N A N O P R O B E S     E - N E W S

Vol. 10, No. 1          January 31, 2009

Updated: January 31, 2009

In this Issue:

This monthly newsletter is to inform you about techniques to improve your immunogold labeling, highlight interesting articles and novel applications of metal nanoparticles, and answer your questions. We hope you enjoy it and find it useful, as always, let us know if we can improve anything.

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FluoroNanogold: Tomography of the Nucleus and Correlative EGFR Localization

Our unique combined fluorescent and gold labeled immunoprobe, FluoroNanogold, is proving useful in many applications, and this month features in two new publications, one on tomography of the nucleus and DNA replication sites, the other mapping the involvement of epidermal growth factor receptor (EGFR) in enterocyte anoikis through the dismantling of E-cadherin-mediated junctions. FluoroNanogold is the only immunoprobe available that can provide both fluorescent and gold labeling with a single probe in one labeling procedure. The covalent linkage assures stability; the entire probe is smaller than an IgG molecule, and because these probes do not require stabilization with additional macromolecules, they show the same high penetration and antigen access of Nanogold-Fab' fragments.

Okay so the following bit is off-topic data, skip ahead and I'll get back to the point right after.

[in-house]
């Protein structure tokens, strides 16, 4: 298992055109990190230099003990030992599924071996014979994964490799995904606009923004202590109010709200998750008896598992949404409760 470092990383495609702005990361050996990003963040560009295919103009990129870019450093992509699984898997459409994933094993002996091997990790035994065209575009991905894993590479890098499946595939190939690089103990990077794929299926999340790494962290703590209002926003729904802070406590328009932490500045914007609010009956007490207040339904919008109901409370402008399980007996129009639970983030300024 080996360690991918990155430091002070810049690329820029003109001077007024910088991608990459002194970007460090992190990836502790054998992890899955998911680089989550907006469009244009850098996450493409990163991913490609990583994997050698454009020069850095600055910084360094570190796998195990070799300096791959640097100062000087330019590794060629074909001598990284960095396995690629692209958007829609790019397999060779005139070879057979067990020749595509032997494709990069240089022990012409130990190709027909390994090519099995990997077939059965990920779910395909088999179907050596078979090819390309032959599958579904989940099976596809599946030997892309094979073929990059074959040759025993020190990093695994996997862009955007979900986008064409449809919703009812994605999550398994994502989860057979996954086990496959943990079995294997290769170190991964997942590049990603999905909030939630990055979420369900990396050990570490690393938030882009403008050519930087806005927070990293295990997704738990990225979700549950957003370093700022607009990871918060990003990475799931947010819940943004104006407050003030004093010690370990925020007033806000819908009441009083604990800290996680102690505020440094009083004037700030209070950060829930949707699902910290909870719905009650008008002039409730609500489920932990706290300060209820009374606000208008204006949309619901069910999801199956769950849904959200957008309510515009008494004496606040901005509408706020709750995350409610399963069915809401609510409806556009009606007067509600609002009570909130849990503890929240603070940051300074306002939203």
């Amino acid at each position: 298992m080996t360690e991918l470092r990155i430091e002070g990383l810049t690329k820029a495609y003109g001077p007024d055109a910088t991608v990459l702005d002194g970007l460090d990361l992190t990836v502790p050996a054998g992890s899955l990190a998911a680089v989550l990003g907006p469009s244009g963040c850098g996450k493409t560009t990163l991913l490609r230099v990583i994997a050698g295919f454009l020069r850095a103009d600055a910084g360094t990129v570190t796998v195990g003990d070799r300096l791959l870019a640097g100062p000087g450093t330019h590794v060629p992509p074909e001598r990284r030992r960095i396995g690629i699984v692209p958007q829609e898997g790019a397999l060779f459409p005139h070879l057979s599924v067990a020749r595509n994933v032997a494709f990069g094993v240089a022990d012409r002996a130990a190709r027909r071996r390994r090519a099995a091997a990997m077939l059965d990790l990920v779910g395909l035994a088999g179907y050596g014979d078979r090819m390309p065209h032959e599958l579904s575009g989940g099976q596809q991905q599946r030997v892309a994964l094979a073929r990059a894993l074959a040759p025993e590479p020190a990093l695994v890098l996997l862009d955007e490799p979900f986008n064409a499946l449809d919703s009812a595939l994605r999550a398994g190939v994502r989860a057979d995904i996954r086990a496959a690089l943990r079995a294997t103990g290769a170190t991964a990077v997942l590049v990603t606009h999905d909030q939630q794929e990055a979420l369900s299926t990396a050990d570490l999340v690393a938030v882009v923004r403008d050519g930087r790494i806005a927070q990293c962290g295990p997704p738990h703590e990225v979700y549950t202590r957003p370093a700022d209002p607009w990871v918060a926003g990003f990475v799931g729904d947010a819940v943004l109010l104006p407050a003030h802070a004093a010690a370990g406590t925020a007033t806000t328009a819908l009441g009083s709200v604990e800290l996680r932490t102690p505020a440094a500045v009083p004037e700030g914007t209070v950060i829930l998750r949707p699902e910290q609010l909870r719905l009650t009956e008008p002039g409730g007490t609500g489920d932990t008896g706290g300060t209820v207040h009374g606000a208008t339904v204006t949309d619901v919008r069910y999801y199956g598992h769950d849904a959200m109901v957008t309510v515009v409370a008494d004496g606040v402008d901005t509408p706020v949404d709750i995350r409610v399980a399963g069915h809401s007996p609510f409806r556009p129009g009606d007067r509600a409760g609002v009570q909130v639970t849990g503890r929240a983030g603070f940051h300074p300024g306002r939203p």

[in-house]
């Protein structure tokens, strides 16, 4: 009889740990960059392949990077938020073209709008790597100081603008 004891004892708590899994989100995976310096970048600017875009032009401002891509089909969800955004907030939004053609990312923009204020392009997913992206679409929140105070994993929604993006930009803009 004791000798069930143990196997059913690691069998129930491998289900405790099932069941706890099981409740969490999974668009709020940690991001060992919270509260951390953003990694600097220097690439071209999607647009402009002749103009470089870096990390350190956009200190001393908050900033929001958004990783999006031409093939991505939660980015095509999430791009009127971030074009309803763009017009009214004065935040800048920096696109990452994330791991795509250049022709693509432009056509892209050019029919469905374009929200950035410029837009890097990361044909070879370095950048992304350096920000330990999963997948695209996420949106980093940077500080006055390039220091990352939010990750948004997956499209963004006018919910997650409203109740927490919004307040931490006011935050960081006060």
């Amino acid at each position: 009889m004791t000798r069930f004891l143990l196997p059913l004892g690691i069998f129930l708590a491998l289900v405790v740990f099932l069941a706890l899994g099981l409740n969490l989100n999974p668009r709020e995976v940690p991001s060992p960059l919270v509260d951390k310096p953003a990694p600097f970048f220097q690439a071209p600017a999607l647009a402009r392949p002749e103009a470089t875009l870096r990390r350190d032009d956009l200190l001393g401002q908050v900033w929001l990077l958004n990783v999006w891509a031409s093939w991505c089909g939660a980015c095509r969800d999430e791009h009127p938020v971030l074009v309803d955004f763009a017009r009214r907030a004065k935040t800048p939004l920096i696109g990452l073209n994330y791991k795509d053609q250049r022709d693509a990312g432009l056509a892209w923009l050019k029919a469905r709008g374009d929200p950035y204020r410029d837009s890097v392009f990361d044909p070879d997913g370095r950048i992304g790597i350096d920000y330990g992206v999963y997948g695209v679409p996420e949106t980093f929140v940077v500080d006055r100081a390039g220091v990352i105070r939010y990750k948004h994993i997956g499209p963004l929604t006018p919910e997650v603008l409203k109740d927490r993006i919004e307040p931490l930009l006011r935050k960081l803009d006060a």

These probes contain an antibody Fab' fragment, covalently linked to both the 1.4 nm Nanogold® label and a fluorescent label (currently, a choice of Alexa Fluor®* 488 or 594, or fluorescein, are available; other fluorescent labels are planned). Our Alexa Fluor®* FluoroNanogold probes offer superior fluorescence labeling performance:

  • Increased fluorescence brightness and higher quantum yield.
  • Improved solubility: lower background signal and higher signal-to-noise ratios.
  • Fluorescence remains high and consistent across a wider pH range.

Since we offer both Alexa Fluor®* 488 and Alexa Fluor®* 594 FluoroNanogold, you can now use these probes to differentiate multiple targets using different colored fluorescence.

[Alexa Fluor 594 FluoroNanogold structure and labeling (115k)]